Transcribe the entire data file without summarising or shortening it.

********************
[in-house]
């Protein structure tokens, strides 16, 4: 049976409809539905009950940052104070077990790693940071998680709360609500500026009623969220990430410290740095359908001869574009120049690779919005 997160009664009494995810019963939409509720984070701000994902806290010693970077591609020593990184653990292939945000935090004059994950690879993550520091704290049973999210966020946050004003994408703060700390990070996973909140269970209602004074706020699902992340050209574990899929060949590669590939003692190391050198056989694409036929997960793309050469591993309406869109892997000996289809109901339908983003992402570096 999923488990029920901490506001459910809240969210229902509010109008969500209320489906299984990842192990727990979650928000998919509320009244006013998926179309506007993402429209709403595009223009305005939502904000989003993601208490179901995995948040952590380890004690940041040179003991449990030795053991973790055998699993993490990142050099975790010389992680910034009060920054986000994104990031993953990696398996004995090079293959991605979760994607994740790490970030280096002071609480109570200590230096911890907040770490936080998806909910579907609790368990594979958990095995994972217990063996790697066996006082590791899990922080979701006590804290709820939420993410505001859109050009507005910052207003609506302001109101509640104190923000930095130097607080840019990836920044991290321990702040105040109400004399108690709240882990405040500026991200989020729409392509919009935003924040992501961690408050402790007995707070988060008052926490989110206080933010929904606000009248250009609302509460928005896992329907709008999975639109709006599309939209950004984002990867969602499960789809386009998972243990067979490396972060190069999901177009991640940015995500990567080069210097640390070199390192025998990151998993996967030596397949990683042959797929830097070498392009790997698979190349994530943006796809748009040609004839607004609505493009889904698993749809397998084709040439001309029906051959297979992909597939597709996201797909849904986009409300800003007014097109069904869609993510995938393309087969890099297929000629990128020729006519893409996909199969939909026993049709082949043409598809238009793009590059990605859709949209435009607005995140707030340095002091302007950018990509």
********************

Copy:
[in-house]
């Protein structure tokens, strides 16, 4: 049976409809539905009950940052104070077990790693940071998680709360609500500026009623969220990430410290740095359908001869574009120049690779919005 997160009664009494995810019963939409509720984070701000994902806290010693970077591609020593990184653990292939945000935090004059994950690879993550520091704290049973999210966020946050004003994408703060700390990070996973909140269970209602004074706020699902992340050209574990899929060949590669590939003692190391050198056989694409036929997960793309050469591993309406869109892997000996289809109901339908983003992402570096 999923488990029920901490506001459910809240969210229902509010109008969500209320489906299984990842192990727990979650928000998919509320009244006013998926179309506007993402429209709403595009223009305005939502904000989003993601208490179901995995948040952590380890004690940041040179003991449990030795053991973790055998699993993490990142050099975790010389992680910034009060920054986000994104990031993953990696398996004995090079293959991605979760994607994740790490970030280096002071609480109570200590230096911890907040770490936080998806909910579907609790368990594979958990095995994972217990063996790697066996006082590791899990922080979701006590804290709820939420993410505001859109050009507005910052207003609506302001109101509640104190923000930095130097607080840019990836920044991290321990702040105040109400004399108690709240882990405040500026991200989020729409392509919009935003924040992501961690408050402790007995707070988060008052926490989110206080933010929904606000009248250009609302509460928005896992329907709008999975639109709006599309939209950004984002990867969602499960789809386009998972243990067979490396972060190069999901177009991640940015995500990567080069210097640390070199390192025998990151998993996967030596397949990683042959797929830097070498392009790997698979190349994530943006796809748009040609004839607004609505493009889904698993749809397998084709040439001309029906051959297979992909597939597709996201797909849904986009409300800003007014097109069904869609993510995938393309087969890099297929000629990128020729006519893409996909199969939909026993049709082949043409598809238009793009590059990605859709949209435009607005995140707030340095002091302007950018990509």